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  1. Galperin, Michael Y. (Ed.)
    ABSTRACT Membrane potential homeostasis is essential for cell survival. Defects in membrane potential lead to pleiotropic phenotypes, consistent with the central role of membrane energetics in cell physiology. Homologs of the progestin and AdipoQ receptors (PAQRs) are conserved in multiple phyla of Bacteria and Eukarya . In eukaryotes, PAQRs are proposed to modulate membrane fluidity and fatty acid (FA) metabolism. The role of bacterial homologs has not been elucidated. Here, we use Escherichia coli and Bacillus subtilis to show that bacterial PAQR homologs, which we name “TrhA,” have a role in membrane energetics homeostasis. Using transcriptional fusions, we show thatmore »E. coli TrhA (encoded by yqfA ) is part of the unsaturated fatty acid biosynthesis regulon. Fatty acid analyses and physiological assays show that a lack of TrhA in both E. coli and B. subtilis (encoded by yplQ ) provokes subtle but consistent changes in membrane fatty acid profiles that do not translate to control of membrane fluidity. Instead, membrane proteomics in E. coli suggested a disrupted energy metabolism and dysregulated membrane energetics in the mutant, though it grew similarly to its parent. These changes translated into a disturbed membrane potential in the mutant relative to its parent under various growth conditions. Similar dysregulation of membrane energetics was observed in a different E. coli strain and in the distantly related B. subtilis . Together, our findings are consistent with a role for TrhA in membrane energetics homeostasis, through a mechanism that remains to be elucidated. IMPORTANCE Eukaryotic homologs of the progestin and AdipoQ receptor family (PAQR) have been shown to regulate membrane fluidity by affecting, through unknown mechanisms, unsaturated fatty acid (FA) metabolism. The bacterial homologs studied here mediate small and consistent changes in unsaturated FA metabolism that do not seem to impact membrane fluidity but, rather, alter membrane energetics homeostasis. Together, the findings here suggest that bacterial and eukaryotic PAQRs share functions in maintaining membrane homeostasis (fluidity in eukaryotes and energetics for bacteria with TrhA homologs).« less
    Free, publicly-accessible full text available April 19, 2023
  2. Free, publicly-accessible full text available December 17, 2022
  3. Petersen, Jillian Michelle (Ed.)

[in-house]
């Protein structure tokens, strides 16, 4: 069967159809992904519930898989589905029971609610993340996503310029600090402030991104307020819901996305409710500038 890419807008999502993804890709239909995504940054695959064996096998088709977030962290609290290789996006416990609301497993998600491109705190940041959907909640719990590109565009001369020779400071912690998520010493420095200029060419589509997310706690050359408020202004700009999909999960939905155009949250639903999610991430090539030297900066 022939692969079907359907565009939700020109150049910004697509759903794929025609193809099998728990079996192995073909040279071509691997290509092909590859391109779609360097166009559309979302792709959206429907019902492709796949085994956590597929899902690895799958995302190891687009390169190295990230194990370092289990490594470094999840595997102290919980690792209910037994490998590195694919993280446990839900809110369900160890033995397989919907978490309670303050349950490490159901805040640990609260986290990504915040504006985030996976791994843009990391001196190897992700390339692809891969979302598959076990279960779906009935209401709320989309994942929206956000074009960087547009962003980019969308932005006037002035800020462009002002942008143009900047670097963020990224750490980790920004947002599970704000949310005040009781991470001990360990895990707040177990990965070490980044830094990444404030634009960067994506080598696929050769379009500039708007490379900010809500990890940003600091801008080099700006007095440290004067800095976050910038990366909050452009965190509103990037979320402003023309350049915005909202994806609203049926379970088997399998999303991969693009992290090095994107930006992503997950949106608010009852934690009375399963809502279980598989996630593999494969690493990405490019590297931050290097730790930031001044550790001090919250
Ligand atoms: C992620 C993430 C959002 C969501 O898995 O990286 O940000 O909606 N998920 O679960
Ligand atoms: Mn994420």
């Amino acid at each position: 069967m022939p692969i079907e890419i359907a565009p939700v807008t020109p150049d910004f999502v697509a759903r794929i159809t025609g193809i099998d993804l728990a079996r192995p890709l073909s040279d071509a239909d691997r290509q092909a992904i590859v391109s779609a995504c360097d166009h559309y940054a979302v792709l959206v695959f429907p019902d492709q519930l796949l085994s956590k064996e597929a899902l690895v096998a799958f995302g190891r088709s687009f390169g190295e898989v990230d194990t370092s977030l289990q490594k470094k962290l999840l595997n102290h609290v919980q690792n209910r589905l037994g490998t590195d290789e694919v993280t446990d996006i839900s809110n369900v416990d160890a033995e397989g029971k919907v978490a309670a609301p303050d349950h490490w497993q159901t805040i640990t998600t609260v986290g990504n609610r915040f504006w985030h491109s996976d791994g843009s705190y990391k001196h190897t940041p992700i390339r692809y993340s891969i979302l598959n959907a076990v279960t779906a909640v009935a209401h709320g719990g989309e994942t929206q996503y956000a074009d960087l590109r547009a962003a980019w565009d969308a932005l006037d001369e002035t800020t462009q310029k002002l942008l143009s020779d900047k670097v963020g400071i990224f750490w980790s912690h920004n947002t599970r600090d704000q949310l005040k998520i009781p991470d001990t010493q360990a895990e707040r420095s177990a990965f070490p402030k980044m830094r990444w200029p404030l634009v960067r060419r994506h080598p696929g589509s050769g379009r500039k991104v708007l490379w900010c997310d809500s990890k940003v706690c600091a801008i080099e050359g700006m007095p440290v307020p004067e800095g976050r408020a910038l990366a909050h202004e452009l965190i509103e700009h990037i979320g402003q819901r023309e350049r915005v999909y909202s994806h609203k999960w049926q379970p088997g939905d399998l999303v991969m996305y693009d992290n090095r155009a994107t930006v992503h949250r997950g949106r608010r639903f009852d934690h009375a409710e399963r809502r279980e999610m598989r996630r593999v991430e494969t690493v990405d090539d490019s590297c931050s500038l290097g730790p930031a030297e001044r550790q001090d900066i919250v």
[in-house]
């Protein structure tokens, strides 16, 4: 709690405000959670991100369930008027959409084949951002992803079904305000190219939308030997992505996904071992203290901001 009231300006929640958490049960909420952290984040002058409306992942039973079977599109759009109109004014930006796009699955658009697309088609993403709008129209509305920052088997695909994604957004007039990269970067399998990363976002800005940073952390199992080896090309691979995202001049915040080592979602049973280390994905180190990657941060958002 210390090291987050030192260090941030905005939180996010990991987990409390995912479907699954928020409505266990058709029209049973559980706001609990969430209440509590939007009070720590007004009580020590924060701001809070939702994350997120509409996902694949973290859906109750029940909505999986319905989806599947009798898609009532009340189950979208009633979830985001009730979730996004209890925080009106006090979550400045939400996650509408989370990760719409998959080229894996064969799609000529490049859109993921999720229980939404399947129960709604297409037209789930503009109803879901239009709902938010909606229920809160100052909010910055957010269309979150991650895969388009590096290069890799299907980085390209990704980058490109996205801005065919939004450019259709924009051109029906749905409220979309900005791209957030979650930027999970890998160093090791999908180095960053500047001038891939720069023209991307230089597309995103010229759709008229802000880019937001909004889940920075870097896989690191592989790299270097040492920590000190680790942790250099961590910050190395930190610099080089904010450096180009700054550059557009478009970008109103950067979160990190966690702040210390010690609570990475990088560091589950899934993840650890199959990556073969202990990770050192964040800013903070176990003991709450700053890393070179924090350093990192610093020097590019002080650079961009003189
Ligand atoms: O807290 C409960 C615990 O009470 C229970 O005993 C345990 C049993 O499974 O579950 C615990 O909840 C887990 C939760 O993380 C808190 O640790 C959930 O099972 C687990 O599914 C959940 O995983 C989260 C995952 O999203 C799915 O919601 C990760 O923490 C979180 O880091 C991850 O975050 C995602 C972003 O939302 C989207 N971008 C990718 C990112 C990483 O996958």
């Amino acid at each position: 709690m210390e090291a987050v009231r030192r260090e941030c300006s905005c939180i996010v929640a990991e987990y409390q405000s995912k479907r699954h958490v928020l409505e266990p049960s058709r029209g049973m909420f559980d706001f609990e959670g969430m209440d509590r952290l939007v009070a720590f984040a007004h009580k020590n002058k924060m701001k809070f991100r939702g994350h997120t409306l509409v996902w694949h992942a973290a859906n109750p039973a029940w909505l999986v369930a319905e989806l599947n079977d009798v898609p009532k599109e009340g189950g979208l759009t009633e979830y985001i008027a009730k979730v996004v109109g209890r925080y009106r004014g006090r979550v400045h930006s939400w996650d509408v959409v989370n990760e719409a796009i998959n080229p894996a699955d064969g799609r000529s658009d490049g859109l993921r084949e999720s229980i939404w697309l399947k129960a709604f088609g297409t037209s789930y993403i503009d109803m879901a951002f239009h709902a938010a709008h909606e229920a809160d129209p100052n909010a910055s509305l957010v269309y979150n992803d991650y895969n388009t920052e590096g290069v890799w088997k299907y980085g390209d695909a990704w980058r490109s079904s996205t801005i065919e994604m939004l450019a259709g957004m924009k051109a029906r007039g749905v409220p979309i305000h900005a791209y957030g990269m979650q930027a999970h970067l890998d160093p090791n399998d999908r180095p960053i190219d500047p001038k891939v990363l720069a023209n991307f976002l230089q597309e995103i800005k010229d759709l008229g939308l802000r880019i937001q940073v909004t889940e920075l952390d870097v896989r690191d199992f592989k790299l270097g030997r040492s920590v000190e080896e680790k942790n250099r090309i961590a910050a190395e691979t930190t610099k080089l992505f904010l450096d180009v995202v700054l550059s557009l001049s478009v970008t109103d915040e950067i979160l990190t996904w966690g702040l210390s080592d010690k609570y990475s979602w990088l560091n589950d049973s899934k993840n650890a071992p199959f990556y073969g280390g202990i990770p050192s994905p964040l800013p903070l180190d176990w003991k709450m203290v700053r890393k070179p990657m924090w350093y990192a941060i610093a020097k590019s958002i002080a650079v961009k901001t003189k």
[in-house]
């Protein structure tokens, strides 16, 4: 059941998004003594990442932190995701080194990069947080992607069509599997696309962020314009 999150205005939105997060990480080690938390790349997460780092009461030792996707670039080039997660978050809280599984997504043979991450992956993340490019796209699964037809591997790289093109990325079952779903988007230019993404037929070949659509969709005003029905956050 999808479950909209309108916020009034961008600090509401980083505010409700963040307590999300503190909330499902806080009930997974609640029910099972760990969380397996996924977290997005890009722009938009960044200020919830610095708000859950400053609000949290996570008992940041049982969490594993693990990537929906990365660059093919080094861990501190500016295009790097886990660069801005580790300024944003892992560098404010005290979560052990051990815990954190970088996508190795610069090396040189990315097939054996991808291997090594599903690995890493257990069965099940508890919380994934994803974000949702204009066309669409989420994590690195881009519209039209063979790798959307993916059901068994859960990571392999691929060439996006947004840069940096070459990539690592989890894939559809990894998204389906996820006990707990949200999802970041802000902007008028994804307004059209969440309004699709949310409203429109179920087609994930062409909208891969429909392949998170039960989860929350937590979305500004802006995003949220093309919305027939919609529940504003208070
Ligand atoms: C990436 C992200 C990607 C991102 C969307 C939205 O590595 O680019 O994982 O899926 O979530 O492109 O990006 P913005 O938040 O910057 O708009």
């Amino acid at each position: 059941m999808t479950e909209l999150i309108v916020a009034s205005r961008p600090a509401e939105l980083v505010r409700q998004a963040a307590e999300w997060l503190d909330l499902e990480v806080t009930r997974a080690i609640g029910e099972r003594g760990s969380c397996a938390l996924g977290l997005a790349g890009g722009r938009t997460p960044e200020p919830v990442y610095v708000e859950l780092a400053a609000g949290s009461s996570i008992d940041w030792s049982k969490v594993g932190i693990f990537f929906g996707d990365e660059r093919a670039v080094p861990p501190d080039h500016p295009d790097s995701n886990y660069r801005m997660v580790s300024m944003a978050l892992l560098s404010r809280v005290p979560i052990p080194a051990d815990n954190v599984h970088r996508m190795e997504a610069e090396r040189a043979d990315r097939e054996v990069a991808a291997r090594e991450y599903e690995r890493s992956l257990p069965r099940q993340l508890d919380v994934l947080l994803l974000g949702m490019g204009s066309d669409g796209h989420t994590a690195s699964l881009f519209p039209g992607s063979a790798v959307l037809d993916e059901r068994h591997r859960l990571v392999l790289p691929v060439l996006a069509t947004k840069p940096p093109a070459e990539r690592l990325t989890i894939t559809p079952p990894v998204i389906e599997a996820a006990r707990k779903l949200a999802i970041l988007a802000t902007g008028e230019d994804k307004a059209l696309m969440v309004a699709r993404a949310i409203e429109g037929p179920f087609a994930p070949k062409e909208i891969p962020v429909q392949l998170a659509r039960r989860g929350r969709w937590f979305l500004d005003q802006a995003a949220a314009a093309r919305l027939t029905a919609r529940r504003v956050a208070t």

ABSTRACT Bacterial chemotaxis affords motile bacteria the ability to navigate the environment to locate niches for growth and survival. At the molecular level, chemotaxis depends on chemoreceptor signaling arrays that interact with cytoplasmic proteins to control the direction of movement. In Azospirillum brasilense , chemotaxis is mediated by two distinct chemotaxis pathways: Che1 and Che4. Both Che1 and Che4 are critical in the A. brasilense free-living and plant-associated lifestyles. Here, we use whole-cell proteomics and metabolomics to characterize the role of chemotaxis in A. brasilense physiology. We found that mutants lacking CheA1 or CheA4 or both are affected in nonchemotaxismore »functions, including major changes in transcription, signaling transport, and cell metabolism. We identify specific effects of CheA1 and CheA4 on nitrogen metabolism, including nitrate assimilation and nitrogen fixation, that may depend, at least, on the transcriptional control of rpoN , which encodes RpoN, a global regulator of metabolism, including nitrogen. Consistent with proteomics, the abundance of several nitrogenous compounds (purines, pyrimidines, and amino acids) changed in the metabolomes of the chemotaxis mutants relative to the parental strain. Further, we uncover novel, and yet uncharacterized, layers of transcriptional and posttranscriptional control of nitrogen metabolism regulators. Together, our data reveal roles for CheA1 and CheA4 in linking chemotaxis and nitrogen metabolism, likely through control of global regulatory networks. IMPORTANCE Bacterial chemotaxis is widespread in bacteria, increasing competitiveness in diverse environments and mediating associations with eukaryotic hosts ranging from commensal to beneficial and pathogenic. In most bacteria, chemotaxis signaling is tightly linked to energy metabolism, with this coupling occurring through the sensory input of several energy-sensing chemoreceptors. Here, we show that in A. brasilense the chemotaxis proteins have key roles in modulating nitrogen metabolism, including nitrate assimilation and nitrogen fixation, through novel and yet unknown regulations. These results are significant given that A. brasilense is a model bacterium for plant growth promotion and free-living nitrogen fixation and is used as a bio-inoculant for cereal crops. Chemotaxis signaling in A. brasilense thus links locomotor behaviors to nitrogen metabolism, allowing cells to continuously and reciprocally adjust metabolism and chemotaxis signaling as they navigate gradients.« less